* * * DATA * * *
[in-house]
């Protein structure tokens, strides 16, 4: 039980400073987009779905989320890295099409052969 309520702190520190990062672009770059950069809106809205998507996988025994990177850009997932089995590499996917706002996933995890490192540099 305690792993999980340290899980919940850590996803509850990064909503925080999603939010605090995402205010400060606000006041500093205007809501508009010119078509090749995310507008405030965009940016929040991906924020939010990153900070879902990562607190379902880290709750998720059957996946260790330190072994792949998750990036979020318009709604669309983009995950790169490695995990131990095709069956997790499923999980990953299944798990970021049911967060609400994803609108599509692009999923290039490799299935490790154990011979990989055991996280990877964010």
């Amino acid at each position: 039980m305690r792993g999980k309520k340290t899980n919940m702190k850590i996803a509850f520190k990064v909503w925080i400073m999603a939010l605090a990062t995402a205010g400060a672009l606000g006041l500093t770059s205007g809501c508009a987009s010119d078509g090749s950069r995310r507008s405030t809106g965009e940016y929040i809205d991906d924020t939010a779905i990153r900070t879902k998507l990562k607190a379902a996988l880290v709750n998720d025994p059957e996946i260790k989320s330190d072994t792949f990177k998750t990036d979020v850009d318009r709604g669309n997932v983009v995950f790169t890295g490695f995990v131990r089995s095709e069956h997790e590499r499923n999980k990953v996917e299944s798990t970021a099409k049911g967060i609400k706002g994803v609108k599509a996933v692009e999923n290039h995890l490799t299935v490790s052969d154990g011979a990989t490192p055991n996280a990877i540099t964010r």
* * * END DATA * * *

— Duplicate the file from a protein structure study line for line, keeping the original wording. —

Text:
[in-house]
């Protein structure tokens, strides 16, 4: 039980400073987009779905989320890295099409052969 309520702190520190990062672009770059950069809106809205998507996988025994990177850009997932089995590499996917706002996933995890490192540099 305690792993999980340290899980919940850590996803509850990064909503925080999603939010605090995402205010400060606000006041500093205007809501508009010119078509090749995310507008405030965009940016929040991906924020939010990153900070879902990562607190379902880290709750998720059957996946260790330190072994792949998750990036979020318009709604669309983009995950790169490695995990131990095709069956997790499923999980990953299944798990970021049911967060609400994803609108599509692009999923290039490799299935490790154990011979990989055991996280990877964010």
């Amino acid at each position: 039980m305690r792993g999980k309520k340290t899980n919940m702190k850590i996803a509850f520190k990064v909503w925080i400073m999603a939010l605090a990062t995402a205010g400060a672009l606000g006041l500093t770059s205007g809501c508009a987009s010119d078509g090749s950069r995310r507008s405030t809106g965009e940016y929040i809205d991906d924020t939010a779905i990153r900070t879902k998507l990562k607190a379902a996988l880290v709750n998720d025994p059957e996946i260790k989320s330190d072994t792949f990177k998750t990036d979020v850009d318009r709604g669309n997932v983009v995950f790169t890295g490695f995990v131990r089995s095709e069956h997790e590499r499923n999980k990953v996917e299944s798990t970021a099409k049911g967060i609400k706002g994803v609108k599509a996933v692009e999923n290039h995890l490799t299935v490790s052969d154990g011979a990989t490192p055991n996280a990877i540099t964010r």